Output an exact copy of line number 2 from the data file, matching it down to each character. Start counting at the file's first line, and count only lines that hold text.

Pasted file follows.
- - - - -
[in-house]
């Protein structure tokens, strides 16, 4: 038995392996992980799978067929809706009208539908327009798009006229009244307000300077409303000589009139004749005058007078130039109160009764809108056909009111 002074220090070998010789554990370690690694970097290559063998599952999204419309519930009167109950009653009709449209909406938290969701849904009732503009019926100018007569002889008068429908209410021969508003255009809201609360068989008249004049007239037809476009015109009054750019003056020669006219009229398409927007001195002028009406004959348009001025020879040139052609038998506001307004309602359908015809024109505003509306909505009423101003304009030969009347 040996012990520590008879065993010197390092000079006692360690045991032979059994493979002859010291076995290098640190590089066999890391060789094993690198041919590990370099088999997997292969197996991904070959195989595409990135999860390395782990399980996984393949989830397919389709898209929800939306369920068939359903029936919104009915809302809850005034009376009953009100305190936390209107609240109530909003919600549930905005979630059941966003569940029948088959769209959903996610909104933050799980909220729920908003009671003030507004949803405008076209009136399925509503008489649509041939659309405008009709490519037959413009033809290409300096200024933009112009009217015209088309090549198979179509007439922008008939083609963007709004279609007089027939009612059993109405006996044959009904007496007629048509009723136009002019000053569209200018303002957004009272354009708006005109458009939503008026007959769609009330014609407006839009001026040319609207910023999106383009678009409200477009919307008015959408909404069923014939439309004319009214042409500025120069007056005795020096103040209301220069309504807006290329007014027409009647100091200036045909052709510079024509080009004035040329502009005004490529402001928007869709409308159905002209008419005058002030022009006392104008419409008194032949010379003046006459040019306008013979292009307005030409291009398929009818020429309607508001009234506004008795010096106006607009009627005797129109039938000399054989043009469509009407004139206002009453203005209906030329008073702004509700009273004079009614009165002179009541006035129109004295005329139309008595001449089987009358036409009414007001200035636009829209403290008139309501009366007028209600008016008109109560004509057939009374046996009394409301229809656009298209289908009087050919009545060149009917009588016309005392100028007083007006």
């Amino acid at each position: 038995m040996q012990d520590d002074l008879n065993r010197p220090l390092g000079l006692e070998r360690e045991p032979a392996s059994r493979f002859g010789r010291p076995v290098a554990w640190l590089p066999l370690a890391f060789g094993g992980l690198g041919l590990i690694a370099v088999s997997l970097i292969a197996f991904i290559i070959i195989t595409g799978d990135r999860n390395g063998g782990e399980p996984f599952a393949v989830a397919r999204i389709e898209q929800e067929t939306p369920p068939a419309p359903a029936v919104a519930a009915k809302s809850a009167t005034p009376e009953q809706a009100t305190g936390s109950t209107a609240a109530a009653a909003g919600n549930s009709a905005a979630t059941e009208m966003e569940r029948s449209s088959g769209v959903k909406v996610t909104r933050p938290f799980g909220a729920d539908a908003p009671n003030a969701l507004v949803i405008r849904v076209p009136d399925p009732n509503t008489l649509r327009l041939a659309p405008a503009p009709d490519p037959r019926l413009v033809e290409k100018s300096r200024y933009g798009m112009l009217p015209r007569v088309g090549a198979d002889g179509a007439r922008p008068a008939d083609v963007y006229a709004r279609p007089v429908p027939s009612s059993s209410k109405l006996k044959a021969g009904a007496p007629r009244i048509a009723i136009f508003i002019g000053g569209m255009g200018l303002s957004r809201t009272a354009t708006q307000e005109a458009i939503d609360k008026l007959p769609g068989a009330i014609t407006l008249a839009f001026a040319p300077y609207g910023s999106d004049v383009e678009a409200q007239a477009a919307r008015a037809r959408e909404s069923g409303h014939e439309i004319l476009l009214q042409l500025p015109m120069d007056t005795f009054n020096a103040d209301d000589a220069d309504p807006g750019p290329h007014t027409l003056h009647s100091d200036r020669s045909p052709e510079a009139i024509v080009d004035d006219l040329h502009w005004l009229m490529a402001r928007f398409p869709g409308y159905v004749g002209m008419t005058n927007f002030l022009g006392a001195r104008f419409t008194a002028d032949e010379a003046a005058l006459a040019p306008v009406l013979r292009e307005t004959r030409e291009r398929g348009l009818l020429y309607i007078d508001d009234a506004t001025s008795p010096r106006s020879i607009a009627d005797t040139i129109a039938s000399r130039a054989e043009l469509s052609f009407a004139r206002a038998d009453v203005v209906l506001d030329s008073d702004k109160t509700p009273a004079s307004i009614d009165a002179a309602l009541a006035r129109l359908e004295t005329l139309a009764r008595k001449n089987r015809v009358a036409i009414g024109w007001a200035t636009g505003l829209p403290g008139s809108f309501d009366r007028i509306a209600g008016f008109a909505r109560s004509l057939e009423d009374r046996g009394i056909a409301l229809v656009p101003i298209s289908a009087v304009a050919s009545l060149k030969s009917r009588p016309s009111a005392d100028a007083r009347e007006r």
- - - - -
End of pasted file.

């Protein structure tokens, strides 16, 4: 038995392996992980799978067929809706009208539908327009798009006229009244307000300077409303000589009139004749005058007078130039109160009764809108056909009111 002074220090070998010789554990370690690694970097290559063998599952999204419309519930009167109950009653009709449209909406938290969701849904009732503009019926100018007569002889008068429908209410021969508003255009809201609360068989008249004049007239037809476009015109009054750019003056020669006219009229398409927007001195002028009406004959348009001025020879040139052609038998506001307004309602359908015809024109505003509306909505009423101003304009030969009347 040996012990520590008879065993010197390092000079006692360690045991032979059994493979002859010291076995290098640190590089066999890391060789094993690198041919590990370099088999997997292969197996991904070959195989595409990135999860390395782990399980996984393949989830397919389709898209929800939306369920068939359903029936919104009915809302809850005034009376009953009100305190936390209107609240109530909003919600549930905005979630059941966003569940029948088959769209959903996610909104933050799980909220729920908003009671003030507004949803405008076209009136399925509503008489649509041939659309405008009709490519037959413009033809290409300096200024933009112009009217015209088309090549198979179509007439922008008939083609963007709004279609007089027939009612059993109405006996044959009904007496007629048509009723136009002019000053569209200018303002957004009272354009708006005109458009939503008026007959769609009330014609407006839009001026040319609207910023999106383009678009409200477009919307008015959408909404069923014939439309004319009214042409500025120069007056005795020096103040209301220069309504807006290329007014027409009647100091200036045909052709510079024509080009004035040329502009005004490529402001928007869709409308159905002209008419005058002030022009006392104008419409008194032949010379003046006459040019306008013979292009307005030409291009398929009818020429309607508001009234506004008795010096106006607009009627005797129109039938000399054989043009469509009407004139206002009453203005209906030329008073702004509700009273004079009614009165002179009541006035129109004295005329139309008595001449089987009358036409009414007001200035636009829209403290008139309501009366007028209600008016008109109560004509057939009374046996009394409301229809656009298209289908009087050919009545060149009917009588016309005392100028007083007006």